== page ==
Thus is our new digital economy structured. And all of this exists completely outside the timeworn frameworks that have governed the traffic of people and atoms since the Sumerians and through the Industrial Age. Colored squares on the map belonging to this or that tribe, debt financing collateralized by fixed assets, geographic arbitrage of agriculture and manufacturing as a function of climate and transport costs, deeded ownership of physical goods….all as deprecated and soon-to-be irrelevant as stale code in the digital world.
One glaring gap in an otherwise magisterial work is the absence of any projects packaged as either venture-backed corporations or charitable foundations, many of which nurture some of the most commonly-used open source technologies. In my day gig, we are huge users of the distributed-computing framework Spark, and the only coding I do anymore is PySpark code inside a Jupyter notebook hitting a Spark cluster. How did the code at the heart of so much data-munging go from an academic project at UC-Berkeley to an open source project to venture-financed Databricks which has raised almost a billion dollars? For that matter, how did my Summer 2010 Y Combinator batch mate company Docker (then known as dotCloud) go from cloud tools to one of the more popular containerization technologies? How does the Apache Software Foundation really work, and how does it manage so many cornerstone technologies from the Apache webserver to stream processor Kafka? How do many of these companies make millions off free software while contributors of other projects barely scrape by?
The answers are not found in Working in Public. From an edited segment of my interview, Eghbal stated she very intentionally kept the focus on the individual contributor and away from the corporate constructs. Doing so keeps the story very human scale, but it also skips the dominant vector for open-source code actually turning into wealth commensurate with its real value. Someone else will have to write the book resolving the mystery of how free code, if packaged properly, can make its authors vast amounts of wealth.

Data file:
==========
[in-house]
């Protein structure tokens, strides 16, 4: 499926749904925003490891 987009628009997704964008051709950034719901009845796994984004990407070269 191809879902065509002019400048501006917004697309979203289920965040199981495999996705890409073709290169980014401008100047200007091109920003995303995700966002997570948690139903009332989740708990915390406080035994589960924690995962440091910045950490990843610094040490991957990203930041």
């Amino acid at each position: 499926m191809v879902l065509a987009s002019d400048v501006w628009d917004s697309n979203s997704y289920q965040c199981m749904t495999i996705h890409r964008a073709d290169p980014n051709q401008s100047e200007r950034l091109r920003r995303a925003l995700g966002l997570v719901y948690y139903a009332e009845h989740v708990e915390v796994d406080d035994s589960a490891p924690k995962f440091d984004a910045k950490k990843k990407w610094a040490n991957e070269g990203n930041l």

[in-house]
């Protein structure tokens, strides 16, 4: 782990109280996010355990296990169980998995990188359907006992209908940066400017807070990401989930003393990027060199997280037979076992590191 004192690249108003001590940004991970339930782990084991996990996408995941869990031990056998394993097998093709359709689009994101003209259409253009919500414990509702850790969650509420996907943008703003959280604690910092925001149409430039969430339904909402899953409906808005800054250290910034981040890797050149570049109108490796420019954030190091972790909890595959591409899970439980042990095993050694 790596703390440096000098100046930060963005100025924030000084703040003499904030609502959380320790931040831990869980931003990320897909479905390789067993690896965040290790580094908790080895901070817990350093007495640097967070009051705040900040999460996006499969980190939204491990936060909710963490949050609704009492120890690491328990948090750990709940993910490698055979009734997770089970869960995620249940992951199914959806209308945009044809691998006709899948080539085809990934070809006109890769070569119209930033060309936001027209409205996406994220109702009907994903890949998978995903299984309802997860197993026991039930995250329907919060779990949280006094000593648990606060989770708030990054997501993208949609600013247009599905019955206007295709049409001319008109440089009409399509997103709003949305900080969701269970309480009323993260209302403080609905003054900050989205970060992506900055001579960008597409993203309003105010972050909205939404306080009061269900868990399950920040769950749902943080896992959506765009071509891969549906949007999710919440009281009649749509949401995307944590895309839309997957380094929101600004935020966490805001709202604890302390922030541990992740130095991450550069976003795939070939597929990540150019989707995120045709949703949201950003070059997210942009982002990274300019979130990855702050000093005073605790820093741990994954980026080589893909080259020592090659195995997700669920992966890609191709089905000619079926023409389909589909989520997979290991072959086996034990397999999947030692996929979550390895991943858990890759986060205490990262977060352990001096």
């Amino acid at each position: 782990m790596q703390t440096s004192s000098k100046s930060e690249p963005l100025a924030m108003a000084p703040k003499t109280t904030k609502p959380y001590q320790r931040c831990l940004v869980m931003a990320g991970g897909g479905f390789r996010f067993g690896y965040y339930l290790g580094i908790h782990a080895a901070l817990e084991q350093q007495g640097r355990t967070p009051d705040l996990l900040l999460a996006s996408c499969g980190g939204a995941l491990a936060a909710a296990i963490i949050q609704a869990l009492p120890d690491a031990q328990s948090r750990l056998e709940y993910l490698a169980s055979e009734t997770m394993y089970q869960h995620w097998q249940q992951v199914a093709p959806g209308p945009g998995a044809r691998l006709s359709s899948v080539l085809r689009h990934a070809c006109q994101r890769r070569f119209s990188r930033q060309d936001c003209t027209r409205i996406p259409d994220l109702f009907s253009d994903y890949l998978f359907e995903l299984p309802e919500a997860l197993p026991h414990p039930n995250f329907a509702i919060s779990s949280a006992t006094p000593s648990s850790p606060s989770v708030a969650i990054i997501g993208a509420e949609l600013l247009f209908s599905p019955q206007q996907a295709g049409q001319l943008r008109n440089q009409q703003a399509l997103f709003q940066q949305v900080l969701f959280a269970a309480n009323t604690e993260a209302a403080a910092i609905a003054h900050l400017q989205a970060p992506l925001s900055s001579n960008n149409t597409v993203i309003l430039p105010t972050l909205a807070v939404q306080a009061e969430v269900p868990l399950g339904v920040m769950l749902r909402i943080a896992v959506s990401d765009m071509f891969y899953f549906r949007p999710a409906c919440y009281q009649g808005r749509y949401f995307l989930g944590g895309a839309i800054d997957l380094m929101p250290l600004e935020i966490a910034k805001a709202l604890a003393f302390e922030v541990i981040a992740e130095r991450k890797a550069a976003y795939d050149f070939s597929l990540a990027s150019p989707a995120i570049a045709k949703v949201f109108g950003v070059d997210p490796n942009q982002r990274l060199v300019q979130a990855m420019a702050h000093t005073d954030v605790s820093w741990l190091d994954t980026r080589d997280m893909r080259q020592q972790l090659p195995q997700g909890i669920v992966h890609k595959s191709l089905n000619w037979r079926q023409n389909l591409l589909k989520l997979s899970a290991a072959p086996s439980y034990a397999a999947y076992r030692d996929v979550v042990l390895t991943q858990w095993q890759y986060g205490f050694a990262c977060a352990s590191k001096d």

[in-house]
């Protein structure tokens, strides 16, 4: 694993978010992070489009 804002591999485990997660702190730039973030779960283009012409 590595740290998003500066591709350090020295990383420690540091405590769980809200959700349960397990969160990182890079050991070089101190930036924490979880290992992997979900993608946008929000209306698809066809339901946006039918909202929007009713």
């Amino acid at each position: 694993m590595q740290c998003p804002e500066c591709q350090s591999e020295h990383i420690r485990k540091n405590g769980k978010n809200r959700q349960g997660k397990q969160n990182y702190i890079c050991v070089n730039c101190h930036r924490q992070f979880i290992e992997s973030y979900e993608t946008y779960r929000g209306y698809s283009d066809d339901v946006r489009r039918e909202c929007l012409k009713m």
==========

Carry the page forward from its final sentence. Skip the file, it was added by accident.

Zooming out from the microscopic view to the telescopic one, it’s astonishing that anyone manages to turn computer instructions into anything resembling a living. I’m old enough to remember when computers were still the uninteresting and toy-like preserve of nerds, and ‘engineering’ largely meant something involving bridges or machinery.
It’s the triumph of the cerebral and intangible over the brute and physical, GitHub repositories and Substack posts versus John Perry Barlow’s ‘weary giants of flesh and steel’. The real question is what we do as the human mind is wrenched from the gutter of legacy politics, geography, and material want, and launched ballistically into the stars of code, data, and the ongoing media spectacle. Until the techno-Rapture of the Singularity happens, for all our fancy code and Facebook groups, we’re still just irritable apes staring at screens and fancying ourselves entities of pure digital thought. But a shift has happened nonetheless: the Internet used to reflect our real-world lives and the physical world. Increasingly, our real lives and physical worlds are just a reflection of our digital ones. We’ll have to drag the creaky institutions that once governed our physical lives into this disembodied world. More likely, as the creators of open-source projects did, we’ll have to create entirely new ones instead.
This imagery is due (of course) to Eric Raymond, one of the first proponents and catalogers of the open-source movement, and his classic The Cathedral & the Bazaar.
The real-world solution to the ‘tragedy’ in England involved closing off most commons and transferring them to private ownership, a historical process known as ‘enclosure’. Economists credit the resulting economic surplus, thanks to better resource management, with spurring the Industrial Revolution that transformed both Britain’s and the world’s economy (but not before causing a good century of peasant revolts).